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Old 01 June 2009, 18:38   #11
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Something else you might like to consider is trimming in during tight turns as your prop might be trimmed too far out and will lose grip in the corners and start to ventilate.....Second thoughts perhaps this is better left till after you have mastered the straight line stuff

But worth experimenting with anyway
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Old 01 June 2009, 21:04   #12
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As somebody self-taught with no formal qualifications (no such thing around here - I had 1 go in the boat with the previous owner before I bought it so was completely green from day 1) - I know just what you mean about uncertainty and wondering if you are doing the right thing or not.

I think the advice to go for a PB2 is probably a good idea if you can - I've probably got some bad habits but I'm not sure what they are...

In my case I just mucked around with trim and speed until I figured out the best combination, without really knowing what I was doing at first, and a combination of observation of what the boat did, reading stuff on here and talking to other people involved with boats led me to figure out what worked best. I suppose I was fortunate in that there wasn't a lot to run into around here but it also meant there wasn't really anybody to learn from so I made a lot of it up as I went along. Best advice is to take it fairly steady with the throttle until you get the feel of the boat and under what conditions it can start to become unstable - mine is pretty good except with light fuel load at absolute WOT and trimmed out till it hurts, but the first time it did a chine walk wobble at 40kts I crapped myself however as with many things you learn by experience.

Taking off over a wave into a strong headwind and not being sure whether it was going to keep going up or land back in the water was another one of those "learning experiences" that defined the edge of the envelope, as was almost finding out the hard way how quickly a swell can rear up and break as it comes into shallow water, and getting most of the hull out of the water at less than 10 knots going over it.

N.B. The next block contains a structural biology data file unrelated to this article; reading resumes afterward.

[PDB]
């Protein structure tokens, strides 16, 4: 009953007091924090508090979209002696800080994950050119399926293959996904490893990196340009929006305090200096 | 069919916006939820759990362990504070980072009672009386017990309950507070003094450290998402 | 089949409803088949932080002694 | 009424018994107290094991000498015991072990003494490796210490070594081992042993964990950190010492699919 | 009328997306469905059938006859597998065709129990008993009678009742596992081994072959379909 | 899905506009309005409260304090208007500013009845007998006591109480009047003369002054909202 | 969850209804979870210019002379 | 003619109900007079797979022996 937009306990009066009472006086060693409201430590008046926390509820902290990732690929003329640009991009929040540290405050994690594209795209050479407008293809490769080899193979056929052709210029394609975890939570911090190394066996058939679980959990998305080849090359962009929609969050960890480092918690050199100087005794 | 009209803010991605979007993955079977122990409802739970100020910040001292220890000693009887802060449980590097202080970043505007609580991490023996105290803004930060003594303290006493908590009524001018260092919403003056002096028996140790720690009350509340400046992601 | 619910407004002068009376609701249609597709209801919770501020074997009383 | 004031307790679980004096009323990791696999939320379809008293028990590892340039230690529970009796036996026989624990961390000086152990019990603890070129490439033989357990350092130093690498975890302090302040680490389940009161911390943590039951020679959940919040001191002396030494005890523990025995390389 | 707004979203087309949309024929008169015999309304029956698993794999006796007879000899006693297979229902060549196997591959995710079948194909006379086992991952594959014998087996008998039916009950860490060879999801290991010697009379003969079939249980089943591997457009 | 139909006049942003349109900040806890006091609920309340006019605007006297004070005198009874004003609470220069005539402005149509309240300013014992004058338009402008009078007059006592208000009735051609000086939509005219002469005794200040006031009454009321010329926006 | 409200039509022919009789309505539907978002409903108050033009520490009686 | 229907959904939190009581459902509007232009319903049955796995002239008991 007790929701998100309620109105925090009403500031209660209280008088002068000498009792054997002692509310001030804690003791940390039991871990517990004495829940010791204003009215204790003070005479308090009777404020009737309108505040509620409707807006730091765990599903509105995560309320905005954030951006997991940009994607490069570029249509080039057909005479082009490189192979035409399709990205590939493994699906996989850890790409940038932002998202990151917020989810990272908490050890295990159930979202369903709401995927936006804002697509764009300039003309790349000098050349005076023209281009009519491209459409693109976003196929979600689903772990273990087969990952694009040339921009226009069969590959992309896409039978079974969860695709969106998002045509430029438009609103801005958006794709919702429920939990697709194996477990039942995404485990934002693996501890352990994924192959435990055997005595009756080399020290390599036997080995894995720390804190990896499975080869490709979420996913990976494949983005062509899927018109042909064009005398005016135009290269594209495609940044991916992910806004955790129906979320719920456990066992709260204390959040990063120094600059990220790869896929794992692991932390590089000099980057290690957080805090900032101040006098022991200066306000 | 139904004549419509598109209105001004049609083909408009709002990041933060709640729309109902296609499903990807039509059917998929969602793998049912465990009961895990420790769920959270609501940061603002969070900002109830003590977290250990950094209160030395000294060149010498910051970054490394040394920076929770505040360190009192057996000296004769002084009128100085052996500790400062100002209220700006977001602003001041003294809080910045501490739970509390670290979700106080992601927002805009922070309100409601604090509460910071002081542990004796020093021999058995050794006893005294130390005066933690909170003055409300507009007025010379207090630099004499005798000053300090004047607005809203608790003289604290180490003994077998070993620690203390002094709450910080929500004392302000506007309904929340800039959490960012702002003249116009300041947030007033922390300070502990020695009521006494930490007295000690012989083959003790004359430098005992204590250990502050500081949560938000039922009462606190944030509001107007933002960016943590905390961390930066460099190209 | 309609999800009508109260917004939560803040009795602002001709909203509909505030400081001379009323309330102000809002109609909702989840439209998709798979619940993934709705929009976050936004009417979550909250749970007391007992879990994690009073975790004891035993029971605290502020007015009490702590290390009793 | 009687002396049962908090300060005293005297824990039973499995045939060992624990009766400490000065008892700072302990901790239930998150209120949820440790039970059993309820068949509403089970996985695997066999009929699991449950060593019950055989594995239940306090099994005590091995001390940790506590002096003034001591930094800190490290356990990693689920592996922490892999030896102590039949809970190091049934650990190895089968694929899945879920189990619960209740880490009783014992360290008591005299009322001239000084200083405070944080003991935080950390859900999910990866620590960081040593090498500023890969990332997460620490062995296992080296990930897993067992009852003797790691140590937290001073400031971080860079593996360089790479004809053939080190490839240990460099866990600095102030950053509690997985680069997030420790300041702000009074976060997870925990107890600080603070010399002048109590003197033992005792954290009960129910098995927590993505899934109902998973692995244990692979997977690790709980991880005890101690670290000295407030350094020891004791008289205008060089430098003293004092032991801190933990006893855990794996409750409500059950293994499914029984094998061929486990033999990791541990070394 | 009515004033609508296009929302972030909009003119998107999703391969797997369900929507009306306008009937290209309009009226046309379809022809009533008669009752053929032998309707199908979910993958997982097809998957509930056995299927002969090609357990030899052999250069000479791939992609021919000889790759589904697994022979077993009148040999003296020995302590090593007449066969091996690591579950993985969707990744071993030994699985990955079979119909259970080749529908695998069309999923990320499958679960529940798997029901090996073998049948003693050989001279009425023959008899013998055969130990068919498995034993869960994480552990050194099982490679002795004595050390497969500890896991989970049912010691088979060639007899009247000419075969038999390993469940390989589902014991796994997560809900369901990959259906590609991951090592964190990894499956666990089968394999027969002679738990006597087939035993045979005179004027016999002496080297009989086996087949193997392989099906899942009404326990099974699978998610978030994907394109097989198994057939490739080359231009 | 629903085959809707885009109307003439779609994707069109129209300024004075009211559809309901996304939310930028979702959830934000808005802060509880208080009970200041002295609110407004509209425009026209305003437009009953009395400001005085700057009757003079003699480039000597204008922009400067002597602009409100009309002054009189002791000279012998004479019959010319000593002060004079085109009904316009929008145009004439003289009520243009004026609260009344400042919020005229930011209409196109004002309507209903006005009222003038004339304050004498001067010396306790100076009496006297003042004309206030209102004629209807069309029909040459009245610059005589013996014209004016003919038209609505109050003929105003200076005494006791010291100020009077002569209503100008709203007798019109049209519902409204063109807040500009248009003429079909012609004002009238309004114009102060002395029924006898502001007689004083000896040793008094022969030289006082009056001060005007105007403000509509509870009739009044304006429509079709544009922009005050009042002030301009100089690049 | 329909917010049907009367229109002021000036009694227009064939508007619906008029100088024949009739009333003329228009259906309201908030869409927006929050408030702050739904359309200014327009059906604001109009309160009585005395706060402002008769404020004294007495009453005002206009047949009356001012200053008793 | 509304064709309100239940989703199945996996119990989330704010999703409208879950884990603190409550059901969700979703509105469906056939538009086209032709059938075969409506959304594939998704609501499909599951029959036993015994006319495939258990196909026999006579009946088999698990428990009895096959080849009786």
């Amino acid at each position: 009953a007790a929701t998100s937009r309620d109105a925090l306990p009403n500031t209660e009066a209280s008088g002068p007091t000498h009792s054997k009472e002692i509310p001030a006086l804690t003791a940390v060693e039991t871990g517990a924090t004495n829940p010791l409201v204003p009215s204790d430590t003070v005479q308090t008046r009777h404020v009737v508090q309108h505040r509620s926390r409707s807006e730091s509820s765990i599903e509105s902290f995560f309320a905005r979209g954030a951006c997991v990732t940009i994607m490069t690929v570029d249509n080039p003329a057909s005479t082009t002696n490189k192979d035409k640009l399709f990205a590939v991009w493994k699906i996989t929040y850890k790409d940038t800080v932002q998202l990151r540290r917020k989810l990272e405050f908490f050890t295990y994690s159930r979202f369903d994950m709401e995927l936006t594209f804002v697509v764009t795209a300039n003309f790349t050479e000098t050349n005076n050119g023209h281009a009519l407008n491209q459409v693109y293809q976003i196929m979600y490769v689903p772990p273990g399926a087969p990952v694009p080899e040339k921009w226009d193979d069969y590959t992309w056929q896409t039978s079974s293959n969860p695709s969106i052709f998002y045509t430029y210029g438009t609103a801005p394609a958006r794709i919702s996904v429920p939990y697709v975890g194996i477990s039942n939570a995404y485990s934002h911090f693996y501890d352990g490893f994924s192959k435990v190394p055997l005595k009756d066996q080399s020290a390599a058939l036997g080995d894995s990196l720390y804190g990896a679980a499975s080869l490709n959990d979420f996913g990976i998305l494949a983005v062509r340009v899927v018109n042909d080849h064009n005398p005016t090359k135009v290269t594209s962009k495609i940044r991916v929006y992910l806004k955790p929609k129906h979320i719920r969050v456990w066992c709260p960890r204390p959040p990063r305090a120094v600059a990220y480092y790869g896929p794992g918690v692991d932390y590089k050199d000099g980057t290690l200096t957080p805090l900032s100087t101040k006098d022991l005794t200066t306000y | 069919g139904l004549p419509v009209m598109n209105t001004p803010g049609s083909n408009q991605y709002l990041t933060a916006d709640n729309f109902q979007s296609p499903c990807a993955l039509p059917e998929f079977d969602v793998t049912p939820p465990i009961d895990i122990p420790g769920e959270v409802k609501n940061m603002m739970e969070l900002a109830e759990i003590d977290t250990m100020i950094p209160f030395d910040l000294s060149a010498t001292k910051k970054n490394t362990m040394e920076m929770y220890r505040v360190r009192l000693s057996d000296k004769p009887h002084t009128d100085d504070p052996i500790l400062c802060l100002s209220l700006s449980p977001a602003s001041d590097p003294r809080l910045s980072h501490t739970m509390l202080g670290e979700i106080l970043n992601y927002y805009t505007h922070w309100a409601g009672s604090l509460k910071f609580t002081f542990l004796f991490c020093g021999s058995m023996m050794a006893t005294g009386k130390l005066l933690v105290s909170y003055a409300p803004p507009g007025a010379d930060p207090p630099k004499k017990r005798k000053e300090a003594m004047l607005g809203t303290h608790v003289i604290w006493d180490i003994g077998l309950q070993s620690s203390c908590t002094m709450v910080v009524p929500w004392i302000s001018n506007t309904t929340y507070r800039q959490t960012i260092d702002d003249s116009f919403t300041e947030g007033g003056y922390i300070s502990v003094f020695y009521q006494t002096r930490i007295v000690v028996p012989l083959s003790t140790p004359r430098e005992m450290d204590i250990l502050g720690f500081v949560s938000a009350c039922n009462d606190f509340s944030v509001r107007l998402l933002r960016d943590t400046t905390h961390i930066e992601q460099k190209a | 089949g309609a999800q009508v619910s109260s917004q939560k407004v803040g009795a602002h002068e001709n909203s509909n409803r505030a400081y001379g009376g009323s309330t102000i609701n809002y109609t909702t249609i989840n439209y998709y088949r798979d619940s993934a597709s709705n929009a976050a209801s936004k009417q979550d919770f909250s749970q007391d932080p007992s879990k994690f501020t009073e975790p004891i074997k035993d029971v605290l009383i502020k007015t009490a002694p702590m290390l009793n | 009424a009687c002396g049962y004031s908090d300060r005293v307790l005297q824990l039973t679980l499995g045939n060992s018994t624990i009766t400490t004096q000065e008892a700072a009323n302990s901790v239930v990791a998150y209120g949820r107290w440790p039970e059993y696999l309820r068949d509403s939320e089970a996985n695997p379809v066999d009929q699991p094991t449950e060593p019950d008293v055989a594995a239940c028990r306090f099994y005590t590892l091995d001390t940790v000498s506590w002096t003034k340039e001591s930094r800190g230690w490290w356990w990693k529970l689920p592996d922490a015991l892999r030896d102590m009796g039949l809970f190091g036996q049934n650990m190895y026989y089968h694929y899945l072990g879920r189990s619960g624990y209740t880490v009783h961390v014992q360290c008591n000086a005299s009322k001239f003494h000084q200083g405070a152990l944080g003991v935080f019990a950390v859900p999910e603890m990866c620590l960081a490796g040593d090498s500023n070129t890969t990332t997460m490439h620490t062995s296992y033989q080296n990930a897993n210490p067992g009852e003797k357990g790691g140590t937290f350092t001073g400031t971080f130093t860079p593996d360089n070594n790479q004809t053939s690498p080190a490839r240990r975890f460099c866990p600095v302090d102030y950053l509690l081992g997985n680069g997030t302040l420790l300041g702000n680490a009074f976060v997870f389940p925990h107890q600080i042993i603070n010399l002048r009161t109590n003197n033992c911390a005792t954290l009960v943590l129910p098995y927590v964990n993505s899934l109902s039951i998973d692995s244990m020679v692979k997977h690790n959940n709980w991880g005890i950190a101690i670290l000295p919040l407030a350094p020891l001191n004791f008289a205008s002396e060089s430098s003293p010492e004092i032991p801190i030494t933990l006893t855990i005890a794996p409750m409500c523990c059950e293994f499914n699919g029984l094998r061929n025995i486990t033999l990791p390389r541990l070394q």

Trim and its effect on comfort versus speed is something you will learn through experience, in my case it was a while before I discovered how much difference it makes heading into a choppy head sea having spent quite a long time battering my knackers flat on the fuel tank when the wind got up.

I guess the best advice is take it easy, experiment and learn from little mistakes rather than diving in head first and making a big one, now with a couple of hundred hours under my belt I feel quite happy in the way it performs but admit to having scared myself a few times - another fairly sound piece of advice is to generally try and scare yourself in a new way for the first time when you have nobody else in the boat!
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Old 02 June 2009, 02:11   #13
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The basics are trimmed in if you want the best performance from a standing start then trim out as you increase speed.
When heading into the weather/waves keep it trimmed in/bow down so you don't take off as much.
Running with the weather trimmed out so you don't stuff the bow.

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Old 02 June 2009, 02:26   #14